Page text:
Simone Biles: Gold-Winning Champion Unwittingly Opens A Discussion Of Adoption

Simone Biles' extraordinarily spectacular Olympic gymnastics gold accomplishments resulted in a great deal of support, pride and kudos from the public and also, unfortunately, nasty backlash that has been reported elsewhere.


Additionally, the reporting of Biles' successes has unintentionally opened the door for some heated and much needed adoption discourse.

As most everyone now knows, Simone Biles and her younger sister, Adria, were raised by their maternal grandfather and his wife, who adopted them when Simone was three and her sister just 14 months old.

At the 2016 summer games in Rio De Janeiro, NBC gymnastics announcer Al Trautwig drew enormous criticism when he referred to Ron Biles and his wife Nellie as Simone's grandparents on Sunday's NBC primetime broadcast. Someone tweeted Trautwig to say that he should call them her parents, to which he replied: "They may be mom and dad but they are NOT her parents."

His original comment and follow-up raised an uproar, mostly from the adoption community. One tweet called his comment "horribly rude & insulting."

"I regret that I wasn't more clear in my wording on the air," he said in a statement emailed by NBC Sports. "I compounded the error on Twitter, which I quickly corrected. To set the record straight, Ron and Nellie are Simone's parents"

Feedback reflected public outrage that a reporter accurately reported the biological relationship of this family as well as its legal status.

Yet far fewer complained about the truly rude and insulting, defamatory, sensationalized headlines, such as the one that screamed "The Olympic Gymnast Who Overcame a Drug-Addicted Mother."

Where is their indignation that Simone's mother's past is being highlighted, at times even overshadowing an Olympic athlete's triumphant success? Where is their indignation that this mother is being trashed by the press for challenges she overcame years ago?

Lost in all of this brouhaha is that Simone Biles is a 19-year-old world champion in the women's all-around event, who hasn't lost a competition since 2013. Also lost is that Shannon Biles, Simone's mother, is a human being who has overcome her past indiscretions, has been sober for nine years and did not, as she says, deserve to be trashed by her father and the press. She is a woman who is exceedingly proud of her daughter's accomplishments and cherishes her time with her child.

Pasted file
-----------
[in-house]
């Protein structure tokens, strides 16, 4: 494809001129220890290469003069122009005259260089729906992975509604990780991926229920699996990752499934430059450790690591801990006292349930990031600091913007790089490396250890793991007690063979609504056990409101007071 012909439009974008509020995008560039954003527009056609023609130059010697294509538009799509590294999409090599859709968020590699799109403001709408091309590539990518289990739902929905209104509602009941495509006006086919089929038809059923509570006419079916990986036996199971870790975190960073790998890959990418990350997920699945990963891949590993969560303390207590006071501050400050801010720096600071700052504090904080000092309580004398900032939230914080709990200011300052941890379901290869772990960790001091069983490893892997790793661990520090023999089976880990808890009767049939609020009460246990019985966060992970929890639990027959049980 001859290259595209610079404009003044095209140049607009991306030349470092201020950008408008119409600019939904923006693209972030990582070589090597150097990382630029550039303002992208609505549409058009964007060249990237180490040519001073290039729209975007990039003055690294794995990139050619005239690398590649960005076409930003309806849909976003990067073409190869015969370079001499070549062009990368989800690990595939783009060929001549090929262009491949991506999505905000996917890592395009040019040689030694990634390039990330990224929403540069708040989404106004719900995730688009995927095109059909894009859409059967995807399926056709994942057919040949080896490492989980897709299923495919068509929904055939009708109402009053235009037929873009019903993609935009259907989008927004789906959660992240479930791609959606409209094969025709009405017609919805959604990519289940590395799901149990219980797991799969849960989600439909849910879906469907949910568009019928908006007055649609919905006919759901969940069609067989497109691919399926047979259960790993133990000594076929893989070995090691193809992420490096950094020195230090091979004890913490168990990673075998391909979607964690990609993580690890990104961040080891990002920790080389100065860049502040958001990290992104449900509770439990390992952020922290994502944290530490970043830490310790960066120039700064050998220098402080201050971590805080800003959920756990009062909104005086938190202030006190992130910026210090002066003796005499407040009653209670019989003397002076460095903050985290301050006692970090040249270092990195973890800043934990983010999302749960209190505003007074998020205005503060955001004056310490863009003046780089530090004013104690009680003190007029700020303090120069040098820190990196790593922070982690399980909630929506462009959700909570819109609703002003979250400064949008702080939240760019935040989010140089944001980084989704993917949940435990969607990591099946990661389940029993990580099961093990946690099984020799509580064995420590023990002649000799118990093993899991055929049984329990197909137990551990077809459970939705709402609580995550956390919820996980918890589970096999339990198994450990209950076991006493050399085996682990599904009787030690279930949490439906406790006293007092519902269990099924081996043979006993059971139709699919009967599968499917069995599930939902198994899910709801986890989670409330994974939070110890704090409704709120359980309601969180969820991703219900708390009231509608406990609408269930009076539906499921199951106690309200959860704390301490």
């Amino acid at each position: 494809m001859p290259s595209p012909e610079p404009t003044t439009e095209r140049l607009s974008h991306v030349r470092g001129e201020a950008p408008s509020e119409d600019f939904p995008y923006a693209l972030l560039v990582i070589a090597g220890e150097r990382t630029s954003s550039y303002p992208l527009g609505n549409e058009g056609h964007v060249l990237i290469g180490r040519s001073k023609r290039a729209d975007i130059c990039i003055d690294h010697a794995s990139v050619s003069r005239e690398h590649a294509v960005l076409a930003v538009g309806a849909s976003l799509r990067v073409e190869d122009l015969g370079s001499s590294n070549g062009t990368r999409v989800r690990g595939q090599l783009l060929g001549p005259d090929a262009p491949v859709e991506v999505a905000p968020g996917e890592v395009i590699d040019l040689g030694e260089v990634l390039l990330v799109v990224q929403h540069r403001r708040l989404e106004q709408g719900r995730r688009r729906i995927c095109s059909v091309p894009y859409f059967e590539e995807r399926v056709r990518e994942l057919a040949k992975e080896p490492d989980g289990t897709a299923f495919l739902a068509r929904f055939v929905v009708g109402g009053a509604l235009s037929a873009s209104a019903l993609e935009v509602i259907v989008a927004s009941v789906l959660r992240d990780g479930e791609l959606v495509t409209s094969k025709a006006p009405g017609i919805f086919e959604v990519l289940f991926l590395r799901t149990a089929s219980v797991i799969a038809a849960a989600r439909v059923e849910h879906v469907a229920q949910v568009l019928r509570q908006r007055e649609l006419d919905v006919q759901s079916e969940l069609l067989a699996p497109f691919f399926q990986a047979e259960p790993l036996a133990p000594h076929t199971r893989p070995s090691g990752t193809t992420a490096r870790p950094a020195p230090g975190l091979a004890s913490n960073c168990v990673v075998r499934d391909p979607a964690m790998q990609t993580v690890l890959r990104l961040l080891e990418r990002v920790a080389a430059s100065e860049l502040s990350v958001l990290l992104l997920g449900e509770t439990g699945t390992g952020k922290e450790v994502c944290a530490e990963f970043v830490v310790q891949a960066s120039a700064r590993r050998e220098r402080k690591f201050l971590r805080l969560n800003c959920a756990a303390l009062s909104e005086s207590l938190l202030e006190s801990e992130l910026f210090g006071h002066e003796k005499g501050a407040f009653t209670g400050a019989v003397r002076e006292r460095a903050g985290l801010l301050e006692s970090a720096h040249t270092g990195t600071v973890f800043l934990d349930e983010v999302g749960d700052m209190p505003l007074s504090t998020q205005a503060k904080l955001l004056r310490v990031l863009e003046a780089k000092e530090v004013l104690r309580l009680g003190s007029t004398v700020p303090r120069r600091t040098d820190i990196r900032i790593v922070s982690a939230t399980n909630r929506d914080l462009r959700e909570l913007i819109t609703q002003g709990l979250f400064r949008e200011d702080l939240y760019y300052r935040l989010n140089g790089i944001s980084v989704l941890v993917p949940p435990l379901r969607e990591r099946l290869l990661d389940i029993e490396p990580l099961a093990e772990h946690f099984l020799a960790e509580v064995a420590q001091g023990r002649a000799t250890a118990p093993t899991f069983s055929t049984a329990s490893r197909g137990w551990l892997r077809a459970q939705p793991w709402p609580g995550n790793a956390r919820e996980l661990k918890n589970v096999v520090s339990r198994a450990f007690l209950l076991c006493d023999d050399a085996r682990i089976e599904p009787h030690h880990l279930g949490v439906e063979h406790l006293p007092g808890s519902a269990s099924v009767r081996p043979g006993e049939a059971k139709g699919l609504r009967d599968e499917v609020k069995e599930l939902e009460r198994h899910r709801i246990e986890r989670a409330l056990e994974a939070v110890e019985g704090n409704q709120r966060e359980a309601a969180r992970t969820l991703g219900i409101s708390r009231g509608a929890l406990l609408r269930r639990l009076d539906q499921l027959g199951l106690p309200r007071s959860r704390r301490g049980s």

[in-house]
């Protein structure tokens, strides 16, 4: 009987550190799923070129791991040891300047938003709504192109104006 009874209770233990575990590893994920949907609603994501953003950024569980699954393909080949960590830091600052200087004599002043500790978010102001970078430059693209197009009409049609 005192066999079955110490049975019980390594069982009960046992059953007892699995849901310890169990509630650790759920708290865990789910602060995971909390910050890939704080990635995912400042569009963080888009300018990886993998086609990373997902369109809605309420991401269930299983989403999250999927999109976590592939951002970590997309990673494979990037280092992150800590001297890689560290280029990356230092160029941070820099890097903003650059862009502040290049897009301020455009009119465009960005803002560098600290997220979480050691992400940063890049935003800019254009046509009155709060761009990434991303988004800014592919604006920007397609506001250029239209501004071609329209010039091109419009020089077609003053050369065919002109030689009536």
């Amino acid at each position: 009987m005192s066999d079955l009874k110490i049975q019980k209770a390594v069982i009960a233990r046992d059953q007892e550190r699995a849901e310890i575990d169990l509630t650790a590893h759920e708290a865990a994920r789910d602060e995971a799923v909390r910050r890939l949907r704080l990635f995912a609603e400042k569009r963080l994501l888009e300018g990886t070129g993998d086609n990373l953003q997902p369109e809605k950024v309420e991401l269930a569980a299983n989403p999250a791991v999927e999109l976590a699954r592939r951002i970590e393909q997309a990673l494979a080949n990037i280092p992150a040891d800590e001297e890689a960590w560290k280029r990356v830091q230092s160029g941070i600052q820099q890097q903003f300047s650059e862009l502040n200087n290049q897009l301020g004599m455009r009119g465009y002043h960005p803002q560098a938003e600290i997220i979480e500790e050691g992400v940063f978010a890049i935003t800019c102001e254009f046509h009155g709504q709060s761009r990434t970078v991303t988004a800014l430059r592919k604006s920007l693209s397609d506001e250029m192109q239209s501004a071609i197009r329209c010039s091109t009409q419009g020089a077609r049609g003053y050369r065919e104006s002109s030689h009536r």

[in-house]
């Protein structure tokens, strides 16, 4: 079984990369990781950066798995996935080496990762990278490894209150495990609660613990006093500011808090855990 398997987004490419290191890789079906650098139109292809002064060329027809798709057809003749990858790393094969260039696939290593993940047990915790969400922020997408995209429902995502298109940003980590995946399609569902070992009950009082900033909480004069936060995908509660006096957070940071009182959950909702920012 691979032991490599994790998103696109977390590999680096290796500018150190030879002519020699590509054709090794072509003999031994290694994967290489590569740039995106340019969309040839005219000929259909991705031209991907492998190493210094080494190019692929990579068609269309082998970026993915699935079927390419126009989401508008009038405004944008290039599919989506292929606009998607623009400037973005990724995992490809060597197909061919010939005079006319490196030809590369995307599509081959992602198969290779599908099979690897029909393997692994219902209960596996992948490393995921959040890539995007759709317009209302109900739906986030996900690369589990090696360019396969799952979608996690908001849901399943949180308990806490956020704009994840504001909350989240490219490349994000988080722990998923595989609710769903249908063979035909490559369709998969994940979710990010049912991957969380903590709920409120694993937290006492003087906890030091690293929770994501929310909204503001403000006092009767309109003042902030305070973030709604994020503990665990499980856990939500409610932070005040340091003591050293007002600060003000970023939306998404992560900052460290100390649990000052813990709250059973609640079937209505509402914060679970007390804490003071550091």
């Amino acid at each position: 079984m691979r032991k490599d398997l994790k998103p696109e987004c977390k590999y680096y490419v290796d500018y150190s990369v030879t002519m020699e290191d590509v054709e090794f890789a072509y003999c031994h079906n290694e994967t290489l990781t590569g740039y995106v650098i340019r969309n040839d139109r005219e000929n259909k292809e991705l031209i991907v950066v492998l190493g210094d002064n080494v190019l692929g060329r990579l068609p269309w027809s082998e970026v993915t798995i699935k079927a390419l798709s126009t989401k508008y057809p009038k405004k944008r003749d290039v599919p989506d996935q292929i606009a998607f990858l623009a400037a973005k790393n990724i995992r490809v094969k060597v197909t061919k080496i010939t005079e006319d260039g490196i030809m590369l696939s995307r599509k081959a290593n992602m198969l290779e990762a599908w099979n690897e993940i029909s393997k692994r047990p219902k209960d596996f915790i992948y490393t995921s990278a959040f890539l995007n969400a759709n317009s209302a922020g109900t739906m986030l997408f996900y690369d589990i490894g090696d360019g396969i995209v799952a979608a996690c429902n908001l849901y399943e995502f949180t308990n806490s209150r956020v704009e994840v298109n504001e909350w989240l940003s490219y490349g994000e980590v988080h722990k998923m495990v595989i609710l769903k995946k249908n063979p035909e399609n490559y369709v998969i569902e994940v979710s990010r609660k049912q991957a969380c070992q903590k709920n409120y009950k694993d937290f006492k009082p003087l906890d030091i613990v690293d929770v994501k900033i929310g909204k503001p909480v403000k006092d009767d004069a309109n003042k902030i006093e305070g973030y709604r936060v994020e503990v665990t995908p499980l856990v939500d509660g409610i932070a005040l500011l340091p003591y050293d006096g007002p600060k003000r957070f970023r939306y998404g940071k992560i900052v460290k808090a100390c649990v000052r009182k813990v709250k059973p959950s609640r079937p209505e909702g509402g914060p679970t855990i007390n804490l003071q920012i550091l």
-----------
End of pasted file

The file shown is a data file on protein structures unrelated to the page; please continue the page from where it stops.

I urge everyone reading this to view her story in her own words on video thanks to Minou Clark, Associate Editor at Huffington Post.

But it was Trautwig's statement that hit a nerve with many adoptees. Angela Fritz, an atmospheric scientist and The Post's deputy weather editor, who is also adopted wrote a column in Fairfield-Suisun California Daily Republic in which she talks about being asked "Do you know who your real parents are?" saying how it:

"...carried me back to a time when I, too, was forced to defend the realness of my family. I wonder how the moment affected other adoptees."

She goes on to the main point of her column in which she alleges there remains today a "stigma of adoption" which apparently Trautwig's comments triggered for her.

"Through much of the 20th century, adoption was taboo. Giving up your child to strangers was considered selfish, even sinful."

Pregnancy outside of marriage was taboo and sinful (and still is in some families and communities). Young, single mothers were made to believe that placing their child for adoption is a selfless, sacrifice that would remove the stigma and shame of "illegitimacy" for their child. Mothers were - and still are - counselled that it is the "loving" thing to do and that keeping their child would in fact be selfish when others could provide their child so many more "advantages." Their maternal love is used against them.